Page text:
The Legend Lives On

The tale of Paul Bunyan is kept alive in Michigan by five larger-than-life statues. Photography courtesy Vintage Views

Paul Bunyan & Babe the Blue OxAlthough several states throughout the United States claim Paul Bunyan as their own, he is rightly attributed to Michigan.

On Nov. 6, 2006, the state of Michigan officially designated Oscoda as the “true birthplace of the legend of Paul Bunyan as first set in ink by James MacGillivray.”

The Oscoda Press article from Aug. 10, 1906, was based on the life of Fabian Fournier, a French Canadian working in the logging camps of northern Michigan after the Civil War. MacGillivray also had spent time as a lumberjack, soaking up stories of logging lore told around campfires and potbellied stoves.

MacGillivray’s stories of a skilled lumberjack, whom he named Paul Bunyan, were told in a piece titled “Round River.” He revised and republished the article for the Detroit News Tribune in 1910, and with a larger audience, the legend of Paul Bunyan took on a life of its own.

Folklore tells of Paul Bunyan weighing 888 pounds and being taller than the tallest tree in the forest. Babe was said to measure 42 axe handles from one horn to the other.

The story of Babe the Blue Ox, Paul Bunyan’s sidekick, was created in 1914 in an advertising pamphlet for the Red River Lumber Co. of Minnesota.

Paul Bunyan statueStories of Paul Bunyan and Babe the Blue Ox grew into tall tales over the first decades of the 20th century as stories were told and retold, and books on the mythical characters were published.

Paul Bunyan lore has it that it took five storks to carry the baby Paul to his mother. He grew so large that he used Saginaw Bay for a bathtub, and later enlarged it to Lake Huron. Then, with the heel of his boot, he dug out Lake Michigan and Lake Superior so Babe could drink fresh water. His lumbering crew was fed pancakes and salt pork cooked on a griddle 150 feet long, greased by the camp cook with bacon strapped on his feet as he skated merrily to and fro.

Folklore tells of Paul Bunyan weighing 888 pounds and being taller than the tallest tree in the forest. Babe was said to measure 42 axe handles from one horn to the other.

The legend of Paul Bunyan lives on in Michigan in five larger-than-life statues.

Now designated the official “birthplace” of Paul Bunyan, Oscoda’s 13-foot-4 inch statue is located in Furtaw Field, two blocks north of the center of town on U.S. 23. The statue originally was made of papier-mâché for J.L. Hudson of Detroit for a Thanksgiving Day parade. After the 1971 parade, the figure was purchased for $50 and moved to Oscoda. In 1983, the statue was restored, covered with fiberglass and repainted.

Paul Bunyan pennantPerhaps the Paul Bunyan and Babe statues viewed by more Michiganders than any others are those sitting at the base of Castle Rock outside of St. Ignace and seen from Interstate 75. The sitting Paul is 15 feet high and Babe is about 8 feet tall. The statues are accessed from the Castle Rock gift shop, where you can walk in Paul Bunyan’s footsteps, painted on the floor, to see Paul and Babe.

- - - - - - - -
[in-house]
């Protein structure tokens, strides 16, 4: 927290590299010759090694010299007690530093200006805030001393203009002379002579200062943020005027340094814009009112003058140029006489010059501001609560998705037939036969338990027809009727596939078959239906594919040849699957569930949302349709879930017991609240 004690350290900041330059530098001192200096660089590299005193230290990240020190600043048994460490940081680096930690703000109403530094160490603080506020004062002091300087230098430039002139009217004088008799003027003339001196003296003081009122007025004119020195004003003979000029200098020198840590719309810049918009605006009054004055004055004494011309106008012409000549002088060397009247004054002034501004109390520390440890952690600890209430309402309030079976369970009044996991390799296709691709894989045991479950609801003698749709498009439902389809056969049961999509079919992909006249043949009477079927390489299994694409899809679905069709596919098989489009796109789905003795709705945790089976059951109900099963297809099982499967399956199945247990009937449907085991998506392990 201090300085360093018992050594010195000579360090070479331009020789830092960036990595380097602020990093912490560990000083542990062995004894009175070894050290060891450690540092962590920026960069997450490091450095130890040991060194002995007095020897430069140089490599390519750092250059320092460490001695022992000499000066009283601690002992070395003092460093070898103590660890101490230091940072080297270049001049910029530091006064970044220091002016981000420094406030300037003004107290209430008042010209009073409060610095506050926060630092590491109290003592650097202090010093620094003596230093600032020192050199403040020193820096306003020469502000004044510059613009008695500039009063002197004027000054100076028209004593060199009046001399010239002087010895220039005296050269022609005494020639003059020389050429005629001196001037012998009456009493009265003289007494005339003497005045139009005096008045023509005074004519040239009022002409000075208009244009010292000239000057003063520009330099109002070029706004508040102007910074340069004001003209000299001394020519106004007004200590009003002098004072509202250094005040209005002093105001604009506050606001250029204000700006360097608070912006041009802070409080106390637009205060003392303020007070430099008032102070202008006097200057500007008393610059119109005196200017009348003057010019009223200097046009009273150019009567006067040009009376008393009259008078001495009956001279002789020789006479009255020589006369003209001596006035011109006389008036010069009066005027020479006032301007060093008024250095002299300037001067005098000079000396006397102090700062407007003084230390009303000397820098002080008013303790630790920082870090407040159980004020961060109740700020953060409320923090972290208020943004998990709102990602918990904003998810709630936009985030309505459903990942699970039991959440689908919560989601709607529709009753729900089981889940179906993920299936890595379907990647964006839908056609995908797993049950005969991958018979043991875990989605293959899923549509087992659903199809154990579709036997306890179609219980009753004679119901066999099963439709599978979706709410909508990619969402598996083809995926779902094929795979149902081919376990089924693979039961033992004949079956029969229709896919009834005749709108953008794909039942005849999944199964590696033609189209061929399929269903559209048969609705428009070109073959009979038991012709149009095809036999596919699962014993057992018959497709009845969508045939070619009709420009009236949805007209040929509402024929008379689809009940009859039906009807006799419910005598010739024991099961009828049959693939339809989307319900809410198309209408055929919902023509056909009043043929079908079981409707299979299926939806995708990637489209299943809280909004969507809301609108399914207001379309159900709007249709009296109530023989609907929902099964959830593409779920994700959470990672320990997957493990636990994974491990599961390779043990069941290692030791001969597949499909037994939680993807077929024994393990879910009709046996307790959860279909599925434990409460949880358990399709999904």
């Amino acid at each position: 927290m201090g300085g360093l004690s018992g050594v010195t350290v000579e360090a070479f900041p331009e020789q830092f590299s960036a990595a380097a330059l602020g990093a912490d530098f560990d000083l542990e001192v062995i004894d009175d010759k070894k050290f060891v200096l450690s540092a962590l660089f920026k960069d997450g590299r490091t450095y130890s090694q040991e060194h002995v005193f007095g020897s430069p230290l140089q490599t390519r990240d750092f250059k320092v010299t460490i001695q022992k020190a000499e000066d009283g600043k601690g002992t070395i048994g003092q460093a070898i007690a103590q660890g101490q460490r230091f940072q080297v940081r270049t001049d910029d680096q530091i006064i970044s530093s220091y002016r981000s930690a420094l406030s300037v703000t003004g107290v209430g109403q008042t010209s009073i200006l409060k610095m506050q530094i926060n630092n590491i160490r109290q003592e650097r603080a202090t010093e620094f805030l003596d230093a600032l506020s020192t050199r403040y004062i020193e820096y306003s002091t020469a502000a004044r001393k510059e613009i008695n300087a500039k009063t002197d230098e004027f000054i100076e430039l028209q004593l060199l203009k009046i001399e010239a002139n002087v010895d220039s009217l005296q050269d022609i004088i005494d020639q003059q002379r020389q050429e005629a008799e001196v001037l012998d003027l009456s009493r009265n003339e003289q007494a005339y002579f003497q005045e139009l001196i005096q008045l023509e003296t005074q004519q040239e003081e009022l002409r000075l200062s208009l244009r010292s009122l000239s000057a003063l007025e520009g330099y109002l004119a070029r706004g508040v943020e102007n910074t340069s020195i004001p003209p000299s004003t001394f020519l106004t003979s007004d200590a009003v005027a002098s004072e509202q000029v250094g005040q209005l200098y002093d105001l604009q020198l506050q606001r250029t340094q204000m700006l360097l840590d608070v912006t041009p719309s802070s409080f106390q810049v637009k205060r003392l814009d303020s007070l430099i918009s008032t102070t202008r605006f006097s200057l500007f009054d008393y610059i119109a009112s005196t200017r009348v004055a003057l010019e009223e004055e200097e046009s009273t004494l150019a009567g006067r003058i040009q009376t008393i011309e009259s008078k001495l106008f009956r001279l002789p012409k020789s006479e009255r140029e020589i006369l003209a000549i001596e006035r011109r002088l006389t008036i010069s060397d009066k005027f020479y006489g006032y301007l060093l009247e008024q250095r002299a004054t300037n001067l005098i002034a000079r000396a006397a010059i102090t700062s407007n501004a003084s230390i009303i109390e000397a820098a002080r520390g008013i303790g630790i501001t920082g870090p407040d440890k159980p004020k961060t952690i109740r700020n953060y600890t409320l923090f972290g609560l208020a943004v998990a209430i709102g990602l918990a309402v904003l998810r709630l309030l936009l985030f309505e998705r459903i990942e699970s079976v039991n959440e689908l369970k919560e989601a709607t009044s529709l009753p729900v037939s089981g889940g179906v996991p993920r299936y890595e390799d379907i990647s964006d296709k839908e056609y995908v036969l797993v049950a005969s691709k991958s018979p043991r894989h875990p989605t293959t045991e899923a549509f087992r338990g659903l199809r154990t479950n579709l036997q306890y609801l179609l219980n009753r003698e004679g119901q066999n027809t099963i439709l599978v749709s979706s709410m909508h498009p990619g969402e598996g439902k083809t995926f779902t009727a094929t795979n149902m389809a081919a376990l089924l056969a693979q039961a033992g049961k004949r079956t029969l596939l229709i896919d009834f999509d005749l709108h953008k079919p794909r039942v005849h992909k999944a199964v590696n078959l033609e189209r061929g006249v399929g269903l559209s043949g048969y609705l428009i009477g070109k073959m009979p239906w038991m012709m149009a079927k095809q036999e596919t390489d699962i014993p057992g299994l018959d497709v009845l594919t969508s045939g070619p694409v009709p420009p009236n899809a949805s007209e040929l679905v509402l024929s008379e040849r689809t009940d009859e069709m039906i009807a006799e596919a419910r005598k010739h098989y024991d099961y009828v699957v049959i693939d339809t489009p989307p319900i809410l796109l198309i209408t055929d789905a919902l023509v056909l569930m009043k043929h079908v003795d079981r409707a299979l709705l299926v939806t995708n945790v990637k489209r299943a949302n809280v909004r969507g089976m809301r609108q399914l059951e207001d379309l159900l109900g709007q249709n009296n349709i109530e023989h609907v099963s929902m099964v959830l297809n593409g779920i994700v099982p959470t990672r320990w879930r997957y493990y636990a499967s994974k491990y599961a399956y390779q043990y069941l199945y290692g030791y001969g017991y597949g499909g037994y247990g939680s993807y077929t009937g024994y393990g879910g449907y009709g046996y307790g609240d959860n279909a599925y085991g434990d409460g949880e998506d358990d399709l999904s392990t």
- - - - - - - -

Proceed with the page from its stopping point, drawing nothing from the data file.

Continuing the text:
Paul Bunyan & Babe statuesLocated on U.S. 23, Spruce was the original site of other statues of these famous characters. Paul and Babe were built as a roadside attraction in the early 1950s for Paul Bunyan’s Lookout, which boasted it had “Michigan’s most scenic view,” as seen from its viewing tower. Made of concrete and steel, Paul stands 25 feet 5 inches tall and weighs 11.5 tons. Babe is 10 feet 5 inches tall and weighs 4.5 tons. In 2006, Paul and Babe were moved to the southwest corner of U.S. 23 and Nicholson Hill Road in nearby Ossineke.

A 30-foot Paul Bunyan statue, originally located in Gaylord, is made of old Kaiser auto parts salvaged from Detroit. From the early 1960s, “Kaiser Paul” was a roadside attraction luring motorists off I-75 to Paul Bunyan’s Gas & Eat. After the gas station closed in the 1970s, the statue was moved to a museum in Gaylord. When the museum closed in 1980, the statue was almost scrapped, but was saved and refurbished by a Grayling realtor and moved to Grayling. In 1999, the statue of Paul was moved to Alpena Community College, repainted in the school’s team colors of maroon and silver, and became the mascot for the Lumberjacks.

The original Manistique Paul Bunyan was built in 1960 to commemorate the Manistique Centennial. The 43-foot plywood cutout was blown down in a windstorm and damaged beyond repair in the early 1970s. It was later replaced with a 15-foot fiberglass statue, standing proudly in front of the Schoolcraft County Chamber of Commerce on U.S. 2.

BLUE “Vintage View” columnists M. Christine Byron and Thomas R. Wilson reside in Grand Rapids. They are authors of the new book, “Vintage Views Along Scenic M-22 including Sleeping Bear Dunes.”

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